Wednesday, October 02, 2013

Let's have the emotional and excitable case for HS2, please

It’s tempting to say we’d like to see a grown-up, mature and evidence-based case made for High Speed Rail, but to be honest I’d also like to see a quirky, excitable and emotional debate too.

I was at a special event with the Secretary of State for Transport, Patrick McLoughlin on Tuesday evening. There he was presented with a well argued case for HS2 from an august group of business leaders from around the North West, notably Jurgen Maier of Siemens, the current chairman of the North West Business Leadership Team. And not for McLaughlin the coded messages about blank cheques transmitted a week earlier by Ed Balls. No, the Tories are determined that HS2 will happen and that the whole country will benefit from a well delivered project.

The case for HS2 has been rather meekly made so far. I speak to many businesses and the biggest gripe is that they fail to see the relevance of a long term project that will get you to London quicker, this from Lawrence Jones of UK Fast is typical: “We don’t need to get to London quicker. It’s a waste of money when we don’t have enough to go around, and it’s not all about London, which already gets the lion’s share of all our taxes.”

Then the argument about capacity on the West Coast main line seems to get confused with how many empty seats there are in First Class during off peak periods. So when Labour’s Andy Burnham met a few of us recently he was slightly taken aback by the lack of enthusiasm for HS2 and the weakening of the supposed cross party consensus.
People also feel that budgets in their billions sound like an awful lot of money. It is a lot of money. But it is still a modestly small proportion of the rail budget if you take a long term view and measure it against all the other transport plans.
And after the dripping of negativity from Ed Balls at Labour conference, it must have been encouraging for city council leaders like Sir Richard Leese in Manchester to see beyond party politics and welcome a Conservative government supporting a project he feels passionately about, because he feels it will benefit Manchester.
Richard has acknowledged too that he’s been criticised in his own party for sharing platforms with Tory ministers: “Today I shared a platform with the Secretary of State for Transport and had no problem whatsoever. We were talking about HS2, something I passionately believe in, and something that like all long-term infrastructure programmes needs cross-party consensus to deliver. Sometimes it’s more difficult but at the end of the day they are the party of government. Every day they make decisions that impact on this city and its citizens. My job involves standing up for Manchester and that means I should take every opportunity to argue Manchester’s case with the decision makers in Whitehall.”
That’s why I want a bit of vision and passion in the debate too. I like trains. I like new technology and I get excited about dramatic advances in how we live. I like a bit of vision and bold thinking. Indeed it was heartening to hear George Osborne evoke the spirit of Isambard Kingdom Brunel, one of the greatest of British engineers.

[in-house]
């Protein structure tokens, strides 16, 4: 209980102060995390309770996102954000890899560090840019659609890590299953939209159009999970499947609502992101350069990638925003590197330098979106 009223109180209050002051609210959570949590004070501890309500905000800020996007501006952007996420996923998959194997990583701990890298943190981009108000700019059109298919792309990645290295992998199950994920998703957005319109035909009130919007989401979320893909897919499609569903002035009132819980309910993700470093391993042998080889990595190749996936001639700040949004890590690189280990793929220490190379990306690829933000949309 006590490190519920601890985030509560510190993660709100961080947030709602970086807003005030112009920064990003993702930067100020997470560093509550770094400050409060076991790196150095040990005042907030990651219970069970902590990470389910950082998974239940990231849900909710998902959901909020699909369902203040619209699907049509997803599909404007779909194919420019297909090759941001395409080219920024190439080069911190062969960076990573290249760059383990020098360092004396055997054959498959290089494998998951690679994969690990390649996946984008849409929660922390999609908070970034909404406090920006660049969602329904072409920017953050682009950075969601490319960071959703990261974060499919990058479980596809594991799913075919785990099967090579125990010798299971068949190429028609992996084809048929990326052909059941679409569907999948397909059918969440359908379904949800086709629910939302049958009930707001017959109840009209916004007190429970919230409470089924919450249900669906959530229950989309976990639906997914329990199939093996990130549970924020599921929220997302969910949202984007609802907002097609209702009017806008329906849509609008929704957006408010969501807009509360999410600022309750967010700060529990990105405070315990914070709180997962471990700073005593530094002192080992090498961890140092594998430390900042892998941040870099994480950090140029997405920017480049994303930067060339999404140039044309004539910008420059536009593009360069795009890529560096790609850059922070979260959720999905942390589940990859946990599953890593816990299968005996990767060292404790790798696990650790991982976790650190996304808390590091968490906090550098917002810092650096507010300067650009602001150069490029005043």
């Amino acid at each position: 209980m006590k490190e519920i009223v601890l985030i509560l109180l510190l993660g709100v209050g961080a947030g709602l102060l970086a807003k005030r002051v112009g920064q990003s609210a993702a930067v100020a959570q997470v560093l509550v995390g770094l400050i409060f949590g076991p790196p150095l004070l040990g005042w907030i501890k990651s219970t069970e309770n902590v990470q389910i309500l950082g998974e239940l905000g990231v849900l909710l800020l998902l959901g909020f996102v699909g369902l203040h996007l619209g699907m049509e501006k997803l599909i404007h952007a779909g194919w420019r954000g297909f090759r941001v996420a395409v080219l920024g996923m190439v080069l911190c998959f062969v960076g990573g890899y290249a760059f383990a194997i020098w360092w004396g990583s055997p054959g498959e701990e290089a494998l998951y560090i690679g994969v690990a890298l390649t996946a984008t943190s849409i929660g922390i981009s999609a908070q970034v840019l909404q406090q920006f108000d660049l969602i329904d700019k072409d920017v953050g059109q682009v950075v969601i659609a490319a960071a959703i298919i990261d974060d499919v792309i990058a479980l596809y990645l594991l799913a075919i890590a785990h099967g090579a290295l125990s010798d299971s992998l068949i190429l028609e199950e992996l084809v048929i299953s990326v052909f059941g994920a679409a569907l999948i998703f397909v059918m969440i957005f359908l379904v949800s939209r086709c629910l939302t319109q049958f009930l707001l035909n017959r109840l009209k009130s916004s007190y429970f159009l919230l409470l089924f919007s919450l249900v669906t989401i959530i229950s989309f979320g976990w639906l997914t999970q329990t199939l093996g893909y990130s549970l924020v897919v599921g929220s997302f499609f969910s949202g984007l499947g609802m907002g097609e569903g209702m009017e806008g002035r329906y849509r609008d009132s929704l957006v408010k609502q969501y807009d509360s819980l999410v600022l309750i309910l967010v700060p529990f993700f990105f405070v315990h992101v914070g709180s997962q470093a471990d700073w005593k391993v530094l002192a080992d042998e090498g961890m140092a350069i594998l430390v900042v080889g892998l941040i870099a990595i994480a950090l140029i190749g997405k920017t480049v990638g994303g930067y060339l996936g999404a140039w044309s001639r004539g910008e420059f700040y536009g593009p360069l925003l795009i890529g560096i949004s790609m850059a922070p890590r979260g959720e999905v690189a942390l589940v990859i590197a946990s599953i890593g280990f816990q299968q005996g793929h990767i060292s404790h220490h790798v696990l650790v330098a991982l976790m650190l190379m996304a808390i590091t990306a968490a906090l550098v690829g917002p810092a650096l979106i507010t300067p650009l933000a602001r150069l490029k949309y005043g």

So in making the case for HS2 it has been important to hear how it cost £10bn to improve the current main line. As prime minister David Cameron said at his conference, why settle for less than the best if improvements are needed anyway?
“The fact is this: the West Coast Mainline is almost full. We have to build a new railway and the choice is between another old style Victorian one or a high speed one. Just imagine if someone had said no, you can’t build the M1 or the Severn Bridge, imagine how that would be hobbling our economy today.
“HS2 is about bringing the north and the south together in the national endeavour. Because think how much more we could do with the pistons firing in all parts of our economy.”
But there’s the rub, if this is a North-South thing, then why not build it from here first? I also share the frustration that the consultation and then the timetable for delivering HS2 is “painfully slow”. Patrick McLoughlin revealed to us on Tuesday that the new chairman of HS2, Sir David Higgins, is keen to quicken the pace too.
As the Birmingham to Manchester dimension is in open consultation at the moment I believe it’s important to make the case for building it sooner and to start the work in Manchester, particularly linking the city centre to the Airport.
I commend the report from the North West Business Leadership Team, which can be downloaded here. The main point is that HS2 has to be part of a range of measures that tackle problems in how road, rail and air transport functions effectively. It requires a fresh way of looking at the economy of the country, it requires a shift in thinking about how we view the country, it requires, as we’ve been saying for a while, a Northern Revolution.

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